Famous for thick and fluffy pow, and untouched slopes is Hokkaido, Japan. With a choice of uncrowded resorts, Japan is every powder hunters dream. Alternatively, the USA, South America, Canada, and New Zealand are all known to boast some pretty fresh powder spots, but that’s not to say you can’t catch some pow in Europe too.
To get a really great view of the mountain, give para-skiing or paragliding a try. You can glide off the side of a mountain in Switzerland, so you don’t even need to travel far to cross this one off your bucket list.
European glacier skiing in the summer allows you to spend your mornings on the slopes, and your afternoons sunbathing by the pool, definitely a snowy summer break not to miss out on. Make the most of some of Europe’s best glaciers in Switzerland, France and Austria.
Alternatively, jetting off to the other side of the world to ski Australia or New Zealand enables you to enjoy all the perks of a winter down-under during the english summer time. If that’s to far to go, you can always ski indoors all year round at your local UK ski slope.
You’ve slid all over the mountain, but have you sledged that slope by your chalet or hotel and raced your friends or family to the bottom? If you missed out this season, sledging is available at The Snow Centre this summer.
Next time there’s a white-out, or a heavy snowfall stops you heading up the hill, get the shovels out and build a mini kicker in the resort. You never know, you might learn a few tricks!
Many of us aim for ‘first lifts,’ but how few of us actually make it? Pick a powder day, and actually get yourself on the first chair or in the first gondola to slide the fresh stuff before anyone else.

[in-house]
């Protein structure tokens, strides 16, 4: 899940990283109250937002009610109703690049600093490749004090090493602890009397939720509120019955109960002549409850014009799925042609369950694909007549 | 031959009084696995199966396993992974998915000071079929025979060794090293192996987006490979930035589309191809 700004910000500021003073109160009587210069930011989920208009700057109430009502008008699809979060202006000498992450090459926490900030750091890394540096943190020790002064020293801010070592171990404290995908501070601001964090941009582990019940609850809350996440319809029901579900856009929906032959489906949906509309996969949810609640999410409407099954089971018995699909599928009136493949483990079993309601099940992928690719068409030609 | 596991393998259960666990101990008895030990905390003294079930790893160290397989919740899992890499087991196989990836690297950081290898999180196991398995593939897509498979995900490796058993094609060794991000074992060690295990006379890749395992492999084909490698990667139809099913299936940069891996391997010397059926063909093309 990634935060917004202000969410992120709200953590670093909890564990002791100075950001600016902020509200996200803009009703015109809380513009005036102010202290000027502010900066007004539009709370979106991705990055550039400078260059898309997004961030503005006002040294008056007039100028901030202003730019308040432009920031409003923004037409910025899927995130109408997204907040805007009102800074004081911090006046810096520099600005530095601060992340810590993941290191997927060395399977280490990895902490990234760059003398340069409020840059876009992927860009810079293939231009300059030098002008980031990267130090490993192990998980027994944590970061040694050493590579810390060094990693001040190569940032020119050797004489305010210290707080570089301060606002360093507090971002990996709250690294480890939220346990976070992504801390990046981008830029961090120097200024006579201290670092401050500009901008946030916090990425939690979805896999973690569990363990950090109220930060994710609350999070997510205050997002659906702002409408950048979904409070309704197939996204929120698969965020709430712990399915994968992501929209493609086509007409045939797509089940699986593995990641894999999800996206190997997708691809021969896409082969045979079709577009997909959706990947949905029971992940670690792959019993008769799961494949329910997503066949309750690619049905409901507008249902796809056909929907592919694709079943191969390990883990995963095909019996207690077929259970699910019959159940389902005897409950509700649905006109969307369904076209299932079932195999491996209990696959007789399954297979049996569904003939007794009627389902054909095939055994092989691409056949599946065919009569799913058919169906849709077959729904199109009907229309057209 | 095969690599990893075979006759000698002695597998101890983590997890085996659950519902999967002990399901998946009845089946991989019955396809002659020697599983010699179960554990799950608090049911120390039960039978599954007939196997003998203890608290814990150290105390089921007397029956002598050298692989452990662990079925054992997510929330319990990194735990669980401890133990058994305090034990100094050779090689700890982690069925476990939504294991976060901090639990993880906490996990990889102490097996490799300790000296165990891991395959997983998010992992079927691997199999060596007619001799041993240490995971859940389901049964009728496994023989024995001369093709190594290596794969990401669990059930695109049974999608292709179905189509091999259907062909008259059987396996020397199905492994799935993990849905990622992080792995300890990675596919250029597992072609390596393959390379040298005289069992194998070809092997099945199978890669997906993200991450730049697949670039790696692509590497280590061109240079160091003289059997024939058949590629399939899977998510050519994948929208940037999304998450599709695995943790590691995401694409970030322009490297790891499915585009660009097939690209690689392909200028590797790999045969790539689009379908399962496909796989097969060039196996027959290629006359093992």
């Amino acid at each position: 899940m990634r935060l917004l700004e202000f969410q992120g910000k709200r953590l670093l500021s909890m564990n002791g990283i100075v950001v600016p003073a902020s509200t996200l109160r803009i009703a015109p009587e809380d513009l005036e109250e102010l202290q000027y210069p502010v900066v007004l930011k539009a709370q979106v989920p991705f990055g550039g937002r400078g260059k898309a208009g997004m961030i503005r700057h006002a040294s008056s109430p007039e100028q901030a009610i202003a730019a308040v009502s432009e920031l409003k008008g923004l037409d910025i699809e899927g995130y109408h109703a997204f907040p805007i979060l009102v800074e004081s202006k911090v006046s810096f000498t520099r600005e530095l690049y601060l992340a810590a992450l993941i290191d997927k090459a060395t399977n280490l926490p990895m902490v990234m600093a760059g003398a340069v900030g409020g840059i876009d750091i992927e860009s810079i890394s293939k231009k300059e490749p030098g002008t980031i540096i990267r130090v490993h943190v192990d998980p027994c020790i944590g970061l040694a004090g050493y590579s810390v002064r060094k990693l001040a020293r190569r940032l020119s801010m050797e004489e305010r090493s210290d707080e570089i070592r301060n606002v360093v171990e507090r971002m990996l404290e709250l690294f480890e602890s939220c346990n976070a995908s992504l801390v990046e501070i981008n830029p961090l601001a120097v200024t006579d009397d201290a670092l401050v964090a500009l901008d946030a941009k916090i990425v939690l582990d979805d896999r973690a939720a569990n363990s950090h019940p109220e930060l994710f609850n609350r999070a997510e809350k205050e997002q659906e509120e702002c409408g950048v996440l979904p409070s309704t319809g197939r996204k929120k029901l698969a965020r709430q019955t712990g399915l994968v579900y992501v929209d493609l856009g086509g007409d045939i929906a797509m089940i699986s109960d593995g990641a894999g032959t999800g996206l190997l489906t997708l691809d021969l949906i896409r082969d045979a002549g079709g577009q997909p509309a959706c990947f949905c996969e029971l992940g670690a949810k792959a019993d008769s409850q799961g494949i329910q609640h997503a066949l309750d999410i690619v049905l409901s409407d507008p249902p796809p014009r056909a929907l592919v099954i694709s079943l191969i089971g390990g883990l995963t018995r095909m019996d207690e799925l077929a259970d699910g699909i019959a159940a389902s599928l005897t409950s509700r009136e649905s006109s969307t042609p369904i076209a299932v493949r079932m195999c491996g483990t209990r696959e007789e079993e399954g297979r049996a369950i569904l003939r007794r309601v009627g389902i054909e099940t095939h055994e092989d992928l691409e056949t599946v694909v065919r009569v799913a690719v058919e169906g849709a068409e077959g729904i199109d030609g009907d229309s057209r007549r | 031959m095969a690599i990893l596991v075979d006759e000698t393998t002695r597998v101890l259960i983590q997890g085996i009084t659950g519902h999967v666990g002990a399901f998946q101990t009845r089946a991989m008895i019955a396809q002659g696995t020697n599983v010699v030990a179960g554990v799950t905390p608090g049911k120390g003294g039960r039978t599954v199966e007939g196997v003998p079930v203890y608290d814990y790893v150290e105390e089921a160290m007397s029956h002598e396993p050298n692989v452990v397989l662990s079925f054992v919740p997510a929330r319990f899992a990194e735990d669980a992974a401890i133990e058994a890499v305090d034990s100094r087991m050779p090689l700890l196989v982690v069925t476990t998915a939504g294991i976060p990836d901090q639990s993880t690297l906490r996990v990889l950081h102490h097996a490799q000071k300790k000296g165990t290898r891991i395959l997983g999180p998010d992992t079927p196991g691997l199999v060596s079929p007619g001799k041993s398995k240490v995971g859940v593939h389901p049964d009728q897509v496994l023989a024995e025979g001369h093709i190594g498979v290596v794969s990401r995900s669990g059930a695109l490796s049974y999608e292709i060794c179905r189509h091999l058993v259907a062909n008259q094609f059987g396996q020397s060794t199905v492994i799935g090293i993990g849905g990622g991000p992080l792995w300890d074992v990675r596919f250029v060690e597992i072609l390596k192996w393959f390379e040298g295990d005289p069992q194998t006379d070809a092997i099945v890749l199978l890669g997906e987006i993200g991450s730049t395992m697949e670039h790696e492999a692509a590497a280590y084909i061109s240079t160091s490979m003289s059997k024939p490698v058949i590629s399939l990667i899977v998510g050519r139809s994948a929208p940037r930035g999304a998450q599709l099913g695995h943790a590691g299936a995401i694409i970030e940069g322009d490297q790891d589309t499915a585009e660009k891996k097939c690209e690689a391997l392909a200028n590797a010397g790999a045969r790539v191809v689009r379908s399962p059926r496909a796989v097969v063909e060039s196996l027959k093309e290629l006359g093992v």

Flood lit night skiing is available in Colorado, Austria, Switzerland and many more resorts. Skiing at night adds a whole new dimension to skiing the slopes. However, it can get a little chilly, so make sure you wrap up warm.
You’ve seen them zooming around on the snow before, now drive one or at least ride on a snowmobile. The snowXpark in Engelberg Switzerland is an excellent place to take on your first snowmobile adventure.
How many times have you planned to build a snowman and never done it! Make your next trip to the mountains the holiday you build a snowman.
Once you’ve built a snowman, having a huge snowball fight will come naturally.
Snowshoe hikes are great exercise and will allow you to explore areas of the mountain you just don’t see when you’re skiing. Many resorts offer guided snowshoe hikes, but Switzerland offers a choice of day and night hikes with plenty of magnificent views.
Have you spotted that hardcore skier hiking up the piste as you’re whizzing down? Perhaps you thought Telemarking doesn’t look particularly fun? What you don’t see, is Telemark skiing goes hand in hand with ski touring and exploring the mountain away from the slopes. Enabling you to hike up and ski down, so it can actually be a lot of fun.
Telemark skiing has also developed into a speed sport too, with Telemark ski racers executing unique lunging or "free heel" turns at speed. Take a look at Verbier, Switzerland for guided ski touring.
There are no excuses for not finding the time to try dry slope or indoor skiing, you’ll be surprised at how much you can practice on a UK slope, particularly if you use the space wisely.
Ice hotels can be found across winter resorts, with varied levels of luxury; from the snow holes of Cairngorms, Scotland to the Igloo villages of Switzerland. You might not want to stay the week, but one night in an ice hotel is quite an experience.
You can make the switch in any resort or indoor centre, but make sure you pick somewhere with a great snowboard school.
In resorts that are connected by lifts and pistes, challenge yourself to ski all 3 or 4 valleys in one day. This is possible in Les 3 Vallées in France, with inclusion of the resort areas of Courchevel, La Tania, Meribel, Brides-les-bains, Saint Martin de Belleville, Les Menuires, Val Thorens and Orelle.
You can also cover some ground in Switzerland’s Les 4 Vallées, with Thyon, Veysonnaz, Nendaz, La Tzoumaz and Verbier, but good luck trying to cover everything in one day.
Finish with a fun addition to your skiing bucket list! Make sure you end a ski day in an Après bar on the piste, preferably one with a slope running back to your resort, so you can enjoy a merry ski to the bottom.